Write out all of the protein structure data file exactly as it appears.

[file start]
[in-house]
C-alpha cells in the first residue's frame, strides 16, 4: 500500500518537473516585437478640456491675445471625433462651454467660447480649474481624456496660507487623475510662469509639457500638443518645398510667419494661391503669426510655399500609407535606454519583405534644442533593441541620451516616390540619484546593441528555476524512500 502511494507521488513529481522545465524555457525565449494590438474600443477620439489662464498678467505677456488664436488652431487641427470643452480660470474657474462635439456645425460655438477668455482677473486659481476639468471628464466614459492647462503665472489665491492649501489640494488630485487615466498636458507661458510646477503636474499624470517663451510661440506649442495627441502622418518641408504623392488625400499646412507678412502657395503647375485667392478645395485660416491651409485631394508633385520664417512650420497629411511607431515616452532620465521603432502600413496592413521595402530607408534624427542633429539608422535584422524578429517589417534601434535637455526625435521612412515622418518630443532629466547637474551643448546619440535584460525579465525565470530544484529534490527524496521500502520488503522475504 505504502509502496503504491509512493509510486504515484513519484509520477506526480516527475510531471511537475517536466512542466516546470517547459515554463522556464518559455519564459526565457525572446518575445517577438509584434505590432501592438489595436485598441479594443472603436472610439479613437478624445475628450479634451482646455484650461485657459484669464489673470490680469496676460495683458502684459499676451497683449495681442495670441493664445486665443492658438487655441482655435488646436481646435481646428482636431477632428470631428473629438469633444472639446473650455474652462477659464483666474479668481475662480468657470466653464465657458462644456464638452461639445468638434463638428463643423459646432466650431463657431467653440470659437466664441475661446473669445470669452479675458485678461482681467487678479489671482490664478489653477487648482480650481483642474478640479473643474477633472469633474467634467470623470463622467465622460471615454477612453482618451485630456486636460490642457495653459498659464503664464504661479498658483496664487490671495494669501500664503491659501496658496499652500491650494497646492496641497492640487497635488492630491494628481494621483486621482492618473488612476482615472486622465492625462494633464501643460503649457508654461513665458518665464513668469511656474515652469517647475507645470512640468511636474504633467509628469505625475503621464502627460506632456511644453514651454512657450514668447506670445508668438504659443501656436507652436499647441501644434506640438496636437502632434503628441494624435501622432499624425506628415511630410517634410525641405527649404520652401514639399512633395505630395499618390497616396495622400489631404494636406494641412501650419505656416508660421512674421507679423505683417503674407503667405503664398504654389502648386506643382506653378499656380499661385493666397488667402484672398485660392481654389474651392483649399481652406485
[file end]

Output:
[in-house]
C-alpha cells in the first residue's frame, strides 16, 4: 500500500518537473516585437478640456491675445471625433462651454467660447480649474481624456496660507487623475510662469509639457500638443518645398510667419494661391503669426510655399500609407535606454519583405534644442533593441541620451516616390540619484546593441528555476524512500 502511494507521488513529481522545465524555457525565449494590438474600443477620439489662464498678467505677456488664436488652431487641427470643452480660470474657474462635439456645425460655438477668455482677473486659481476639468471628464466614459492647462503665472489665491492649501489640494488630485487615466498636458507661458510646477503636474499624470517663451510661440506649442495627441502622418518641408504623392488625400499646412507678412502657395503647375485667392478645395485660416491651409485631394508633385520664417512650420497629411511607431515616452532620465521603432502600413496592413521595402530607408534624427542633429539608422535584422524578429517589417534601434535637455526625435521612412515622418518630443532629466547637474551643448546619440535584460525579465525565470530544484529534490527524496521500502520488503522475504 505504502509502496503504491509512493509510486504515484513519484509520477506526480516527475510531471511537475517536466512542466516546470517547459515554463522556464518559455519564459526565457525572446518575445517577438509584434505590432501592438489595436485598441479594443472603436472610439479613437478624445475628450479634451482646455484650461485657459484669464489673470490680469496676460495683458502684459499676451497683449495681442495670441493664445486665443492658438487655441482655435488646436481646435481646428482636431477632428470631428473629438469633444472639446473650455474652462477659464483666474479668481475662480468657470466653464465657458462644456464638452461639445468638434463638428463643423459646432466650431463657431467653440470659437466664441475661446473669445470669452479675458485678461482681467487678479489671482490664478489653477487648482480650481483642474478640479473643474477633472469633474467634467470623470463622467465622460471615454477612453482618451485630456486636460490642457495653459498659464503664464504661479498658483496664487490671495494669501500664503491659501496658496499652500491650494497646492496641497492640487497635488492630491494628481494621483486621482492618473488612476482615472486622465492625462494633464501643460503649457508654461513665458518665464513668469511656474515652469517647475507645470512640468511636474504633467509628469505625475503621464502627460506632456511644453514651454512657450514668447506670445508668438504659443501656436507652436499647441501644434506640438496636437502632434503628441494624435501622432499624425506628415511630410517634410525641405527649404520652401514639399512633395505630395499618390497616396495622400489631404494636406494641412501650419505656416508660421512674421507679423505683417503674407503667405503664398504654389502648386506643382506653378499656380499661385493666397488667402484672398485660392481654389474651392483649399481652406485